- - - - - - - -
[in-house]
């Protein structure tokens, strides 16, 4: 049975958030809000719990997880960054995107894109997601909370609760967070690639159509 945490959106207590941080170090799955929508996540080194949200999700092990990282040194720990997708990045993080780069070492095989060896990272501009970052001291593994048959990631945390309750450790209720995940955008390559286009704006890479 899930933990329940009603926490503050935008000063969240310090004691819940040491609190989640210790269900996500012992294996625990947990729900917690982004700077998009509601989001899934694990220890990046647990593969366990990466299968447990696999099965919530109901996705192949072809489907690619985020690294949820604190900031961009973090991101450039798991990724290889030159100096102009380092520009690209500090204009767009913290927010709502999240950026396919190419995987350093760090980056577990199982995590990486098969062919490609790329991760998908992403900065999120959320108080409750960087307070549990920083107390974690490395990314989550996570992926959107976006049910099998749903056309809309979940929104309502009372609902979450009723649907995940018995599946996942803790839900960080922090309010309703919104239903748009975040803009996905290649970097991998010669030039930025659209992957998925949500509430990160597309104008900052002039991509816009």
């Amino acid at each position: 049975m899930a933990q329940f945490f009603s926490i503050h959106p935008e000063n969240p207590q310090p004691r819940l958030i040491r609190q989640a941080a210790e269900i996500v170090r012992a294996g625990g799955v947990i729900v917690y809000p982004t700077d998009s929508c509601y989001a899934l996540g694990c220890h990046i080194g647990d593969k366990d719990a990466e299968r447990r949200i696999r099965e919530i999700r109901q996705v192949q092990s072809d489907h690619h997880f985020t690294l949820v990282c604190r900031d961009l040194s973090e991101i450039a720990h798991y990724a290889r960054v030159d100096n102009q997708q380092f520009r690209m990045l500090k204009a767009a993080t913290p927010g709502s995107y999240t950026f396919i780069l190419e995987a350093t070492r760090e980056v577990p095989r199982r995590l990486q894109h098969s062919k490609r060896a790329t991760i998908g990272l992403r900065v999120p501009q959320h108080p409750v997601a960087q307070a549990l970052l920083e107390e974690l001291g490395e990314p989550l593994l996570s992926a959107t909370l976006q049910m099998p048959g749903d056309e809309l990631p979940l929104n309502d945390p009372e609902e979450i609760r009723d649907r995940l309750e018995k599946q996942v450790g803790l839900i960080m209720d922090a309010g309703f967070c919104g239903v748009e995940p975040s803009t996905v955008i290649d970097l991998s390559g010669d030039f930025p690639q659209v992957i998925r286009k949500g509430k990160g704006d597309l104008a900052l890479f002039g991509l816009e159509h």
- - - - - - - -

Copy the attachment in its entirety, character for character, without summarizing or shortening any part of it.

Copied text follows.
[in-house]
């Protein structure tokens, strides 16, 4: 049975958030809000719990997880960054995107894109997601909370609760967070690639159509 945490959106207590941080170090799955929508996540080194949200999700092990990282040194720990997708990045993080780069070492095989060896990272501009970052001291593994048959990631945390309750450790209720995940955008390559286009704006890479 899930933990329940009603926490503050935008000063969240310090004691819940040491609190989640210790269900996500012992294996625990947990729900917690982004700077998009509601989001899934694990220890990046647990593969366990990466299968447990696999099965919530109901996705192949072809489907690619985020690294949820604190900031961009973090991101450039798991990724290889030159100096102009380092520009690209500090204009767009913290927010709502999240950026396919190419995987350093760090980056577990199982995590990486098969062919490609790329991760998908992403900065999120959320108080409750960087307070549990920083107390974690490395990314989550996570992926959107976006049910099998749903056309809309979940929104309502009372609902979450009723649907995940018995599946996942803790839900960080922090309010309703919104239903748009975040803009996905290649970097991998010669030039930025659209992957998925949500509430990160597309104008900052002039991509816009």
């Amino acid at each position: 049975m899930a933990q329940f945490f009603s926490i503050h959106p935008e000063n969240p207590q310090p004691r819940l958030i040491r609190q989640a941080a210790e269900i996500v170090r012992a294996g625990g799955v947990i729900v917690y809000p982004t700077d998009s929508c509601y989001a899934l996540g694990c220890h990046i080194g647990d593969k366990d719990a990466e299968r447990r949200i696999r099965e919530i999700r109901q996705v192949q092990s072809d489907h690619h997880f985020t690294l949820v990282c604190r900031d961009l040194s973090e991101i450039a720990h798991y990724a290889r960054v030159d100096n102009q997708q380092f520009r690209m990045l500090k204009a767009a993080t913290p927010g709502s995107y999240t950026f396919i780069l190419e995987a350093t070492r760090e980056v577990p095989r199982r995590l990486q894109h098969s062919k490609r060896a790329t991760i998908g990272l992403r900065v999120p501009q959320h108080p409750v997601a960087q307070a549990l970052l920083e107390e974690l001291g490395e990314p989550l593994l996570s992926a959107t909370l976006q049910m099998p048959g749903d056309e809309l990631p979940l929104n309502d945390p009372e609902e979450i609760r009723d649907r995940l309750e018995k599946q996942v450790g803790l839900i960080m209720d922090a309010g309703f967070c919104g239903v748009e995940p975040s803009t996905v955008i290649d970097l991998s390559g010669d030039f930025p690639q659209v992957i998925r286009k949500g509430k990160g704006d597309l104008a900052l890479f002039g991509l816009e159509h």